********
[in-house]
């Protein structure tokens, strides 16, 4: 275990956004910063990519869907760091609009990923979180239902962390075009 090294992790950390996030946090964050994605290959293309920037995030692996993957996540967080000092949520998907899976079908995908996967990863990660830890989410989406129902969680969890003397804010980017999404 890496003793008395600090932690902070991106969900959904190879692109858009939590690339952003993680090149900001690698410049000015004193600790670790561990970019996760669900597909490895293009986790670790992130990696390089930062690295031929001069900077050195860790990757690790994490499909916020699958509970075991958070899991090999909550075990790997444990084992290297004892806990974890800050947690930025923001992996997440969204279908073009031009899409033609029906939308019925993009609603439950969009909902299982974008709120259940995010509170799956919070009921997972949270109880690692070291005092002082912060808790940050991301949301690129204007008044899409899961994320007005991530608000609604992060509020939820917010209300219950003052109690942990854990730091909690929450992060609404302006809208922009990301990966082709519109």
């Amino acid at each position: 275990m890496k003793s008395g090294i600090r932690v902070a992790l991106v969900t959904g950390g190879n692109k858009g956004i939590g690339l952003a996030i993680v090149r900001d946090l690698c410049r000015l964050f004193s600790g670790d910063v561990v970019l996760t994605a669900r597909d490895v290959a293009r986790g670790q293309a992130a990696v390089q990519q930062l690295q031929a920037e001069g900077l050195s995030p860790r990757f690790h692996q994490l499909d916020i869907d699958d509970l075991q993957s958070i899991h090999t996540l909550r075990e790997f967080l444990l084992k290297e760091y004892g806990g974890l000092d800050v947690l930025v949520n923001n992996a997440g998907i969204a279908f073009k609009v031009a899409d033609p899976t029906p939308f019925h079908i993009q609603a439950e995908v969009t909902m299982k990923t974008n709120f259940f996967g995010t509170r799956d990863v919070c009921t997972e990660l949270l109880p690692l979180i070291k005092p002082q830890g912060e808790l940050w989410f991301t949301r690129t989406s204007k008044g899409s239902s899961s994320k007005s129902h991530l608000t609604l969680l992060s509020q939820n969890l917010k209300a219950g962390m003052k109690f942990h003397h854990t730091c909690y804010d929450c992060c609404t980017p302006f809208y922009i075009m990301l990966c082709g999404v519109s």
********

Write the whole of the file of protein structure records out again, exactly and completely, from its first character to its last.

[in-house]
């Protein structure tokens, strides 16, 4: 275990956004910063990519869907760091609009990923979180239902962390075009 090294992790950390996030946090964050994605290959293309920037995030692996993957996540967080000092949520998907899976079908995908996967990863990660830890989410989406129902969680969890003397804010980017999404 890496003793008395600090932690902070991106969900959904190879692109858009939590690339952003993680090149900001690698410049000015004193600790670790561990970019996760669900597909490895293009986790670790992130990696390089930062690295031929001069900077050195860790990757690790994490499909916020699958509970075991958070899991090999909550075990790997444990084992290297004892806990974890800050947690930025923001992996997440969204279908073009031009899409033609029906939308019925993009609603439950969009909902299982974008709120259940995010509170799956919070009921997972949270109880690692070291005092002082912060808790940050991301949301690129204007008044899409899961994320007005991530608000609604992060509020939820917010209300219950003052109690942990854990730091909690929450992060609404302006809208922009990301990966082709519109």
């Amino acid at each position: 275990m890496k003793s008395g090294i600090r932690v902070a992790l991106v969900t959904g950390g190879n692109k858009g956004i939590g690339l952003a996030i993680v090149r900001d946090l690698c410049r000015l964050f004193s600790g670790d910063v561990v970019l996760t994605a669900r597909d490895v290959a293009r986790g670790q293309a992130a990696v390089q990519q930062l690295q031929a920037e001069g900077l050195s995030p860790r990757f690790h692996q994490l499909d916020i869907d699958d509970l075991q993957s958070i899991h090999t996540l909550r075990e790997f967080l444990l084992k290297e760091y004892g806990g974890l000092d800050v947690l930025v949520n923001n992996a997440g998907i969204a279908f073009k609009v031009a899409d033609p899976t029906p939308f019925h079908i993009q609603a439950e995908v969009t909902m299982k990923t974008n709120f259940f996967g995010t509170r799956d990863v919070c009921t997972e990660l949270l109880p690692l979180i070291k005092p002082q830890g912060e808790l940050w989410f991301t949301r690129t989406s204007k008044g899409s239902s899961s994320k007005s129902h991530l608000t609604l969680l992060s509020q939820n969890l917010k209300a219950g962390m003052k109690f942990h003397h854990t730091c909690y804010d929450c992060c609404t980017p302006f809208y922009i075009m990301l990966c082709g999404v519109s």